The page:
"Judiciary Act of 1867"
"SEC. 2. And be it further enacted that a final judgment or decree in any suit in the highest court of a state in which a decision in the suit could be had, where is drawn in question the validity of a treaty or statute of, or an authority exercised under the United States, and the decision is against their validity, or where is drawn in question the validity of a statute of or an authority exercised under any state on the ground of their being repugnant to the Constitution, treaties, or laws of the United States and the decision is in favor of such their validity, or where any title, right, privilege, or immunity is claimed under the Constitution, or any treaty or statute of, or commission held, or authority exercised under the United States and the decision is against the title, right, privilege, or immunity specially set up or claimed by either party under such Constitution, treaty, statute, commission [or authority], may be reexamined and reversed or affirmed in the Supreme Court of the United States, upon a writ of error . . . in the same manner, and under the same regulations, and the writ shall have the same effect as if the judgment or decree complained of had been rendered or passed in a court of the United States."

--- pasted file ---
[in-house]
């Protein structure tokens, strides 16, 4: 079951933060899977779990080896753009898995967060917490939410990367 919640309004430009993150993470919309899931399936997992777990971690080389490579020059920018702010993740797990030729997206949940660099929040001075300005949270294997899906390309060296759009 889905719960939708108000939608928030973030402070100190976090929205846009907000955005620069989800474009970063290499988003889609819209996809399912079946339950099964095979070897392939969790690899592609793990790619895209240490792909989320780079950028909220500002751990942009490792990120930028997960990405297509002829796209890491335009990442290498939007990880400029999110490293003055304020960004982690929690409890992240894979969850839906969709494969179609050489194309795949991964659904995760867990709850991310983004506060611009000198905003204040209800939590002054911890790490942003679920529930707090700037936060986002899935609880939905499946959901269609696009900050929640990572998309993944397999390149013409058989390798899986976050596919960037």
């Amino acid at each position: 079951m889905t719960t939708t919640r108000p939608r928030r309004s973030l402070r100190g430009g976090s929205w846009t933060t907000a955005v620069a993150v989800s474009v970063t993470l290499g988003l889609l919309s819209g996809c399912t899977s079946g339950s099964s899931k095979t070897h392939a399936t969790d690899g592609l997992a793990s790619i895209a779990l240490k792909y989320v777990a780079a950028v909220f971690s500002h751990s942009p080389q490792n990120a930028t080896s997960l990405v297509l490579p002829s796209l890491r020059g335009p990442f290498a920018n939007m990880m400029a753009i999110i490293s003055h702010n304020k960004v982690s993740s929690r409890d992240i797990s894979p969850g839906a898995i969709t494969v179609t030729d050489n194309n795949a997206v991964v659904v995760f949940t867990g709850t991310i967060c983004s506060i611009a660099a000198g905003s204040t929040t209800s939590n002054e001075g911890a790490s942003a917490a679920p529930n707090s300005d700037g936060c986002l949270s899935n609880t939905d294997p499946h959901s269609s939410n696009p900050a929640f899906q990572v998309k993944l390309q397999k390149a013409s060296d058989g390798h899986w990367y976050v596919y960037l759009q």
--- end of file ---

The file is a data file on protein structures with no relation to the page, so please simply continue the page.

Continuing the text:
The case being now in this Court, two questions were made:
1. Of jurisdiction in this Court.
2. Assuming jurisdiction to exist, the correctness of the judgment below.
MR. JUSTICE SWAYNE delivered the opinion of the Court.
This is a writ of error to the Supreme Court of the state of Louisiana. The record discloses the following case:
On the 16th of April, 1866, the plaintiffs in error, citizens and residents of the State of New York, brought suit against the defendants in error in the Fourth District Court of New Orleans upon a promissory note made at New York on the 10th day of August, 1860, by the defendants, under their firm name of Bloom, Kahn & Co., to the plaintiffs, by their firm name of A. T. Stewart & Co., for the sum of $3,226.24, payable at the office of A. Levy & Co., in the city of New Orleans, with the current rate of exchange on New York,